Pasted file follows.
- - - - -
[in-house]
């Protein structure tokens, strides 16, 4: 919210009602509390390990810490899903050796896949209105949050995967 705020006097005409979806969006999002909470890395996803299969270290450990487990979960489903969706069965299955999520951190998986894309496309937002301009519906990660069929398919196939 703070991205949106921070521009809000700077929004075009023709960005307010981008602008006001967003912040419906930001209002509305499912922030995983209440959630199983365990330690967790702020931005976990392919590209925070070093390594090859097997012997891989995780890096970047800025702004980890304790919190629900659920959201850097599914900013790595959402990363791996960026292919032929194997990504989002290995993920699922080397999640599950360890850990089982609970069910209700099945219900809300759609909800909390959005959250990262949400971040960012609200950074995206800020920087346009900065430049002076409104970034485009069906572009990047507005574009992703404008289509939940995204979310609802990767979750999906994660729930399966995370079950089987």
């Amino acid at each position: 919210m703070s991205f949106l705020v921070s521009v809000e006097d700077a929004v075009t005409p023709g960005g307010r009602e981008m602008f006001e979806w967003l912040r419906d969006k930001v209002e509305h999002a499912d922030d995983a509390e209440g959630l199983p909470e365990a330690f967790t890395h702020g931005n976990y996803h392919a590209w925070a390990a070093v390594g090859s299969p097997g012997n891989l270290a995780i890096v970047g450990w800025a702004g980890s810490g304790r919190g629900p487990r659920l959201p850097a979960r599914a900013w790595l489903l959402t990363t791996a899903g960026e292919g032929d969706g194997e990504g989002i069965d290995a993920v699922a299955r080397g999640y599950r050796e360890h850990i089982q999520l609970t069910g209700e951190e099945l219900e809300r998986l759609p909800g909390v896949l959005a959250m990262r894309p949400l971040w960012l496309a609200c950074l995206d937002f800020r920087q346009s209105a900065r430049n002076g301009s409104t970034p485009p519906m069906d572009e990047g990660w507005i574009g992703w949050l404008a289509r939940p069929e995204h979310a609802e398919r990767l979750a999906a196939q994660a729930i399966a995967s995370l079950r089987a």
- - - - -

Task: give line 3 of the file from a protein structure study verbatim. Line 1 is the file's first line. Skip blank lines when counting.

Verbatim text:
């Amino acid at each position: 919210m703070s991205f949106l705020v921070s521009v809000e006097d700077a929004v075009t005409p023709g960005g307010r009602e981008m602008f006001e979806w967003l912040r419906d969006k930001v209002e509305h999002a499912d922030d995983a509390e209440g959630l199983p909470e365990a330690f967790t890395h702020g931005n976990y996803h392919a590209w925070a390990a070093v390594g090859s299969p097997g012997n891989l270290a995780i890096v970047g450990w800025a702004g980890s810490g304790r919190g629900p487990r659920l959201p850097a979960r599914a900013w790595l489903l959402t990363t791996a899903g960026e292919g032929d969706g194997e990504g989002i069965d290995a993920v699922a299955r080397g999640y599950r050796e360890h850990i089982q999520l609970t069910g209700e951190e099945l219900e809300r998986l759609p909800g909390v896949l959005a959250m990262r894309p949400l971040w960012l496309a609200c950074l995206d937002f800020r920087q346009s209105a900065r430049n002076g301009s409104t970034p485009p519906m069906d572009e990047g990660w507005i574009g992703w949050l404008a289509r939940p069929e995204h979310a609802e398919r990767l979750a999906a196939q994660a729930i399966a995967s995370l079950r089987a």